Salcombe is in the the South Hams and is
the southernmost town in Devon. Today, Salcombe is a tourist destination,
situated amongst beautiful countryside with a magnificent scenic coastline.
Though it is referred to as an Estuary, the Salcombe Estuary is in fact
a Ria as it is a tidal inlet with no major fresh water river flowing
into it. Salcombe was, until the later part of the 19th century, a small
waterfront town whose main industries were shipbuilding and sailing.
Its isolated position via land and its maritime position meant that
most people and goods arrived by its natural highway - the sea. The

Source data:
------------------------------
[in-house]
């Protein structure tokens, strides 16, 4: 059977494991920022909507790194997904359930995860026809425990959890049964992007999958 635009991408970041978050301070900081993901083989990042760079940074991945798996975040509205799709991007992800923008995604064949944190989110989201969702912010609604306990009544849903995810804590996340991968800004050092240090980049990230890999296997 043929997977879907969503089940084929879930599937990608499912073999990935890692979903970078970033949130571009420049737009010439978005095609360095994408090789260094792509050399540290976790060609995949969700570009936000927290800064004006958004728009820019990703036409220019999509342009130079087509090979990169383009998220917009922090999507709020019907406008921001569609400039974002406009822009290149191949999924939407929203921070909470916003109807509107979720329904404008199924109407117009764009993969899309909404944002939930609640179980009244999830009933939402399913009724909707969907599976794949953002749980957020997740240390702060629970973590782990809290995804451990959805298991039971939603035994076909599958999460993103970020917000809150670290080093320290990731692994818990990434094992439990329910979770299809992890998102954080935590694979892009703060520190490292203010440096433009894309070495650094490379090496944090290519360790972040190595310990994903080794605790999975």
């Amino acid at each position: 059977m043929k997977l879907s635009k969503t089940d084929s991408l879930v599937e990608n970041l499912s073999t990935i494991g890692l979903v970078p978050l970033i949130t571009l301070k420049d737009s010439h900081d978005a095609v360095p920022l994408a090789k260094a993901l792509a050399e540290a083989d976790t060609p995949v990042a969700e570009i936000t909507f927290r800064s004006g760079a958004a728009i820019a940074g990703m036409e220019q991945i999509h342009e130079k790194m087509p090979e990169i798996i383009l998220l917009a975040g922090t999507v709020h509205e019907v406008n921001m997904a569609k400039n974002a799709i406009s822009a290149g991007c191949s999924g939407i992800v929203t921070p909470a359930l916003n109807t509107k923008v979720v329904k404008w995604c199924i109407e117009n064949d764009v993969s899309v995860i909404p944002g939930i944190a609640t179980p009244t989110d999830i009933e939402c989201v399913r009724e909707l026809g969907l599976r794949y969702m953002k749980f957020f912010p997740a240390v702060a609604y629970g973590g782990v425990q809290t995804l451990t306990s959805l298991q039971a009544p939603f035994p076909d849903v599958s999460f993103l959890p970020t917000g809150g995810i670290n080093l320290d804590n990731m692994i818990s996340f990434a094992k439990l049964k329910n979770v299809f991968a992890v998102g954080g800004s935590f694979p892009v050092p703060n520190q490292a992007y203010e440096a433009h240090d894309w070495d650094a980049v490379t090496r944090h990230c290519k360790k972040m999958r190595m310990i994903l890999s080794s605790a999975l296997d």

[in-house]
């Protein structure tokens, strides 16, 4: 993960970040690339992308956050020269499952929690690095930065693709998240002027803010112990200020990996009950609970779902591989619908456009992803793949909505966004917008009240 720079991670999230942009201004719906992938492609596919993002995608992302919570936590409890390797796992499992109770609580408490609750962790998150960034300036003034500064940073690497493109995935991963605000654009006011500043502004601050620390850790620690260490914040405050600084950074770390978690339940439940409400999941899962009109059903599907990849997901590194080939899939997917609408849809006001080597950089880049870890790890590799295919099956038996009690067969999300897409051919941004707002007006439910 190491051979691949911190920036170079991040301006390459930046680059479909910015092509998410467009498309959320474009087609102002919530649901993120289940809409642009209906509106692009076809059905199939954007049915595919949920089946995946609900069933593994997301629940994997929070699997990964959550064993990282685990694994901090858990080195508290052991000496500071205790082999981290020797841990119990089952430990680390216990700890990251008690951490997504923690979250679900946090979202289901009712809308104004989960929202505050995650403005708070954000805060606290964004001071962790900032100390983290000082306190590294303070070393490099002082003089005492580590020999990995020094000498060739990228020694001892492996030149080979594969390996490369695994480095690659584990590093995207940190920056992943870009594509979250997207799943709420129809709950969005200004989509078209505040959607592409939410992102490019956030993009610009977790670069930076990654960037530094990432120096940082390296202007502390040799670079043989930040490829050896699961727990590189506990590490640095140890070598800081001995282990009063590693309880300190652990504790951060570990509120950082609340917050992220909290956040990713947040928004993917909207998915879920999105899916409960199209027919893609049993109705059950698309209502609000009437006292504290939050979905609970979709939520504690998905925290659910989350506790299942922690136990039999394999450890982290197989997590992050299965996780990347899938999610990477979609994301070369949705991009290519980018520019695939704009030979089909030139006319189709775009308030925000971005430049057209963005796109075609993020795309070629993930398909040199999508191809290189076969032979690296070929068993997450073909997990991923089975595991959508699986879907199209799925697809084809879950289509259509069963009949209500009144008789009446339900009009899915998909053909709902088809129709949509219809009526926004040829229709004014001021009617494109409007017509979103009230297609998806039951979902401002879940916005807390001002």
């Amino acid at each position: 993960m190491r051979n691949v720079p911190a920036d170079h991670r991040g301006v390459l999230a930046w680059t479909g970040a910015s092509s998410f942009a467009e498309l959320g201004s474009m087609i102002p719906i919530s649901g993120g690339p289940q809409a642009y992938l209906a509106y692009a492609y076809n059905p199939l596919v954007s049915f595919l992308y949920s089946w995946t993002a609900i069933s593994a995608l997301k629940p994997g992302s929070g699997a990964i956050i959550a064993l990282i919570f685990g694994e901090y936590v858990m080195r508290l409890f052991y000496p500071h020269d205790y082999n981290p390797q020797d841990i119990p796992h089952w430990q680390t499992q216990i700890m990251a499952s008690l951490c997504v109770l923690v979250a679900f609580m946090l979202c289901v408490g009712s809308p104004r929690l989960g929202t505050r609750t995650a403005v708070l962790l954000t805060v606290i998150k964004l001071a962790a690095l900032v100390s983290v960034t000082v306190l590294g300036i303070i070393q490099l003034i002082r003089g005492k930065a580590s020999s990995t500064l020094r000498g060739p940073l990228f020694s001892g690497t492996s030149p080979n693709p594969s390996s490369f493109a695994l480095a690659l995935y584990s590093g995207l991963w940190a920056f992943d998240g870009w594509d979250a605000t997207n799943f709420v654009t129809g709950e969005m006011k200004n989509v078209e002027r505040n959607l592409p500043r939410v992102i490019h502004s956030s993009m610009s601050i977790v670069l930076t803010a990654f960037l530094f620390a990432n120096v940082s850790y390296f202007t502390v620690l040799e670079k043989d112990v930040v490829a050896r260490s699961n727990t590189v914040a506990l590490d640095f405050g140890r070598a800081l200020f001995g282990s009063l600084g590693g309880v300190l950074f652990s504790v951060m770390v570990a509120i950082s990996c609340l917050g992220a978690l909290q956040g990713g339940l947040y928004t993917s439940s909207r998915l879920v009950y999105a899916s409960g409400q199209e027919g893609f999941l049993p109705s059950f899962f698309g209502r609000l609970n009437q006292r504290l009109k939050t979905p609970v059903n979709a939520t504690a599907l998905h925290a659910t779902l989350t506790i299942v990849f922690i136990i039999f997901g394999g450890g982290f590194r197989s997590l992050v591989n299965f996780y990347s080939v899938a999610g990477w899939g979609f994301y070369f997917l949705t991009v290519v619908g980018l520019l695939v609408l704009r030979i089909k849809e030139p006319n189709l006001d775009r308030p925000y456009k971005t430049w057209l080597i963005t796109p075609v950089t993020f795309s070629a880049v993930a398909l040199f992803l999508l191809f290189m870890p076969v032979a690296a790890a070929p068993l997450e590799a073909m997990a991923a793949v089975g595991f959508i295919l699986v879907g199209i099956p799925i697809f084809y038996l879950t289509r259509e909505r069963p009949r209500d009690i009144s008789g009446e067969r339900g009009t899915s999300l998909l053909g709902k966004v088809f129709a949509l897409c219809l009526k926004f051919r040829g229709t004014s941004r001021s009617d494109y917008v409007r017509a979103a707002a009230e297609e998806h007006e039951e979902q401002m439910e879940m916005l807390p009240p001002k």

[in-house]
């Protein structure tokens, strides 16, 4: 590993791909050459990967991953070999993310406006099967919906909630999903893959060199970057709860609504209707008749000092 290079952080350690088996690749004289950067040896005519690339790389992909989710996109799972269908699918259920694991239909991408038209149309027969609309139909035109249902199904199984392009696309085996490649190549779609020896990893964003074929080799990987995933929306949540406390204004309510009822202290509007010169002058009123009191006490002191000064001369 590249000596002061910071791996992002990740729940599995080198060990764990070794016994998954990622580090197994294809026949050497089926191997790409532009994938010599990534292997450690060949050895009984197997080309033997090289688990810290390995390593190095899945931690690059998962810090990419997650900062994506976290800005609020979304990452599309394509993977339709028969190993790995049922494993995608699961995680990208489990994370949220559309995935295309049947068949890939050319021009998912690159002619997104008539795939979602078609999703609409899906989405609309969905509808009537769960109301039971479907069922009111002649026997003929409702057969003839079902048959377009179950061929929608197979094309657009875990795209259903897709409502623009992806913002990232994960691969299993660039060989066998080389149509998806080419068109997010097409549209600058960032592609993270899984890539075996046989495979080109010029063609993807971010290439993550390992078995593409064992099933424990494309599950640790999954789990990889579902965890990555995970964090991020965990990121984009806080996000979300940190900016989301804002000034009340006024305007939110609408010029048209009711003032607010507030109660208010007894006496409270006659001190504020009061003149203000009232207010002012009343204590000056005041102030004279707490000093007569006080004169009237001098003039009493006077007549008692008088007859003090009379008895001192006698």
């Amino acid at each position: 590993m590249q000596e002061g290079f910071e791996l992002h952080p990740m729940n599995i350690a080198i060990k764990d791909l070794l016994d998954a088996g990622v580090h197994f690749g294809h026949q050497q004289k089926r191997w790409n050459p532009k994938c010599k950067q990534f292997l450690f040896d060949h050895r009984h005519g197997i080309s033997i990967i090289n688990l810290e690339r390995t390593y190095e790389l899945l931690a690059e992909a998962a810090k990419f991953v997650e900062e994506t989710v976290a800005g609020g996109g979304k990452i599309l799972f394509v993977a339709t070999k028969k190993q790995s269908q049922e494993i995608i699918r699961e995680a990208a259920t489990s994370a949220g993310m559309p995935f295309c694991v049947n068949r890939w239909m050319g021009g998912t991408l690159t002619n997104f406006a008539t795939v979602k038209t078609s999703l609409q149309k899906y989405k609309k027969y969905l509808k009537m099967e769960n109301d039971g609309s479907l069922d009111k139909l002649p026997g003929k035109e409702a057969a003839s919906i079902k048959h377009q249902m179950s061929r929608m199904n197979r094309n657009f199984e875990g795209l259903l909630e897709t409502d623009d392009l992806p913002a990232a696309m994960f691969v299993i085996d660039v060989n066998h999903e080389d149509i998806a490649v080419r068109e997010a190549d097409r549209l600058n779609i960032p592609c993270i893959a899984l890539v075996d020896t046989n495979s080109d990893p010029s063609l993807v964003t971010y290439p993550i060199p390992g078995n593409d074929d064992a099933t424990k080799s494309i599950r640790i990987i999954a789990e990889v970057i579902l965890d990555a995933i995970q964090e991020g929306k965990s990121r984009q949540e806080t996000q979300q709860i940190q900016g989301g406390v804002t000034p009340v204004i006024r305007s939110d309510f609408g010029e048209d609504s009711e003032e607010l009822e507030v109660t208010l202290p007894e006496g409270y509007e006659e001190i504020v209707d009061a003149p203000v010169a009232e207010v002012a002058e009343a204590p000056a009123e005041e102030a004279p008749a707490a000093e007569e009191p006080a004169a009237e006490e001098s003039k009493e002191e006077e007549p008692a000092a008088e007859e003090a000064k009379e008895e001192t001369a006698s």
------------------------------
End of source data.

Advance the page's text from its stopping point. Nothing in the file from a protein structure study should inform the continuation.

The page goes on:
towns prosperity grew steadily from the 1790's as its shipbuilding industry
grew together with its trade as a port - both importing goods and exporting
local produce. This trade reached its peak in 1864 with over a 1000
seaman engaged in foreign trade on locally produced wooden sailing vessels
trading, mainly in fruit, for the British market. The development of
steel ships powered by steam ruined not only this trade but the wooden
sail-driven shipbuilding industry and the town declined from 1879 onwards.
However the arrival of the railway into Kingsbridge in 1893 opened up
the whole area to visitors and Salcombe began its growth into a tourist
and leisure centre.